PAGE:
A photographer and his filters are pretty much inseparable. That’s because filters serve so many purposes, all of which yield better photographs. On every shoot, Peter takes a variety of filters — and when he went to Montana to shoot the episode “Winter Extremes,” his filters were put to good use again.
“In Montana there were glaciers and lakes, ice and snow,” said Peter. “In other words, lots of glare and reflections. So a polarizing filter is absolutely essential. I wouldn’t even think of trying to shoot landscapes in those conditions without one.”
Also on Peter’s must-have list is his UV filter. These absorb UV rays and give sharper images with less haze.
“If there’s any haze, the UV helps a lot,” added Peter. “And it prevents photos from having a blue-ish look that can happen if too much UV light gets to the film or digital sensor.”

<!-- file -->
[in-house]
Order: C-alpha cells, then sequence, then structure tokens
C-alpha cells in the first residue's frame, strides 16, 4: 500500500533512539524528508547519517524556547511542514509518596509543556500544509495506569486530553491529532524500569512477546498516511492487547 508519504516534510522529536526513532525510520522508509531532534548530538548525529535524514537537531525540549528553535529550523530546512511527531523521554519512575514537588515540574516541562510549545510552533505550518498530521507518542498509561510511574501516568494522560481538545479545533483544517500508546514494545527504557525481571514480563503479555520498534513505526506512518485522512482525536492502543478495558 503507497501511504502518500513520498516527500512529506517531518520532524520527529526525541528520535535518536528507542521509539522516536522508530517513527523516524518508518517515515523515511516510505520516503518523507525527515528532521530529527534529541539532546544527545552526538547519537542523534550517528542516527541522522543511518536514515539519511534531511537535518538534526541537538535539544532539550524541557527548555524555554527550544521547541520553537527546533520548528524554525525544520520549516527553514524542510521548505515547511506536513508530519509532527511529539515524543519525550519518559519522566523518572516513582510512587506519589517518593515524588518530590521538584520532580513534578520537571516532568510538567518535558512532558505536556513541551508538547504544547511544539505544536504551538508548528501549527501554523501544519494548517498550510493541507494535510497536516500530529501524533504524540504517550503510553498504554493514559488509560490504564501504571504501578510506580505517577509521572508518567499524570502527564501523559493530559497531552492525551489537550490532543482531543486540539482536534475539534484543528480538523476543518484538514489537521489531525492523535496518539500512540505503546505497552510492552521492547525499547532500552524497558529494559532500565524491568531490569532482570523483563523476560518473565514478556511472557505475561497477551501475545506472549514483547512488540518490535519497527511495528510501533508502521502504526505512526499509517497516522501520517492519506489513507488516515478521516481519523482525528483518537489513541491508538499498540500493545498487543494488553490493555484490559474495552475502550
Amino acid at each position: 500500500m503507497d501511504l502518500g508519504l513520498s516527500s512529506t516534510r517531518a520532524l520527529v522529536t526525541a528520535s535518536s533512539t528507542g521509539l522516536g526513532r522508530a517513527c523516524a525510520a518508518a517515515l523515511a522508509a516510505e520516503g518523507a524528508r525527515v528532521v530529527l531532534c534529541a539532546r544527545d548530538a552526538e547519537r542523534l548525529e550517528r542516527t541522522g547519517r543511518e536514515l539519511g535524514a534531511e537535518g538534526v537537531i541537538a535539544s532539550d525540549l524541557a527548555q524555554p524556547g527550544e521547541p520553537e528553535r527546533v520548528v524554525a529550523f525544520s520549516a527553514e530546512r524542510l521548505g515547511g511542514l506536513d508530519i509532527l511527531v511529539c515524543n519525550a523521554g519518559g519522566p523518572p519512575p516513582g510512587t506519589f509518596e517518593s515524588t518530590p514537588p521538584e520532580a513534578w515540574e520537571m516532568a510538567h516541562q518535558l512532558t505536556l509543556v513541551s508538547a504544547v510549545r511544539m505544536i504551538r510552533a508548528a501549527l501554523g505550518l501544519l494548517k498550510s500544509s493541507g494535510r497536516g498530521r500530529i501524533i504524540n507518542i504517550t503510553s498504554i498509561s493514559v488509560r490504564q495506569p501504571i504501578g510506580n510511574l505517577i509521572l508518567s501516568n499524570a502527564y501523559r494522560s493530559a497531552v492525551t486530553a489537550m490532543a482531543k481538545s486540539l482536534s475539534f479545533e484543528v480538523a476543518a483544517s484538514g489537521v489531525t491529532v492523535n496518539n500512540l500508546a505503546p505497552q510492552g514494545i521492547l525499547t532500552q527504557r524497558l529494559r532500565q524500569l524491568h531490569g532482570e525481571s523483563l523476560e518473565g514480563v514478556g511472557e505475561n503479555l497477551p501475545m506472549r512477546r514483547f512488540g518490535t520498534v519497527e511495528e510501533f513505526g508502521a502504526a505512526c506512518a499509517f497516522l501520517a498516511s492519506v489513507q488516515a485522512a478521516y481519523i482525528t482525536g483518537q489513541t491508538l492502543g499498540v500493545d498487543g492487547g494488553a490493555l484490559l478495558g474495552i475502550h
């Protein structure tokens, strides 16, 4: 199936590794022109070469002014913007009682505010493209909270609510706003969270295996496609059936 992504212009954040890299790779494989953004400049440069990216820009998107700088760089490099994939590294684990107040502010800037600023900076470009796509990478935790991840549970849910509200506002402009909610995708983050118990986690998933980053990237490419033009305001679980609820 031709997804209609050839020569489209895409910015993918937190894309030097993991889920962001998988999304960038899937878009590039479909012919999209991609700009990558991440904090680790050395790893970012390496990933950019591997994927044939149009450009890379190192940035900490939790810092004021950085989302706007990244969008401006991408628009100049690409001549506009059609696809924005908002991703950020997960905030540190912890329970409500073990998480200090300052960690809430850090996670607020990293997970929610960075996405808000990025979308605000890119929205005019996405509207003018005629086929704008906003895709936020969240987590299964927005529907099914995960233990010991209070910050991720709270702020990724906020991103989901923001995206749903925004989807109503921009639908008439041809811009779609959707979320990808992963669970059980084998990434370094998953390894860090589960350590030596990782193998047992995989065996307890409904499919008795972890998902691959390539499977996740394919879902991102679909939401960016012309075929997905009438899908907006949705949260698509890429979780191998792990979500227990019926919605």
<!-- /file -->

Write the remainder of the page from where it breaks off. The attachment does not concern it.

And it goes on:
Peter uses B+W, Cokin and Schneider filters, among others, with an emphasis on high quality glass and multi-coating. These last longer and deliver a better image. As with anything, you get what you pay for. Uncoated or monocoated filters are not recommended unless that’s all you can afford. These can increase flare, reduce contrast and lower image resolution.
If you want to find out about the full range of filters – there’s a ton of them! – go online and do a little research. If you’re a new photographer, you probably don’t want to complicate things too much. Maybe just a polarizing and UV filter to start.
One other thing: Filters will protect your lenses, and that can save you a lot of money. For a landscape photographer, that’s a big deal. A scratched lens is not something you want to contend with when you’re on a glacier in Montana.
So do your filter homework and don’t get left out in the cold.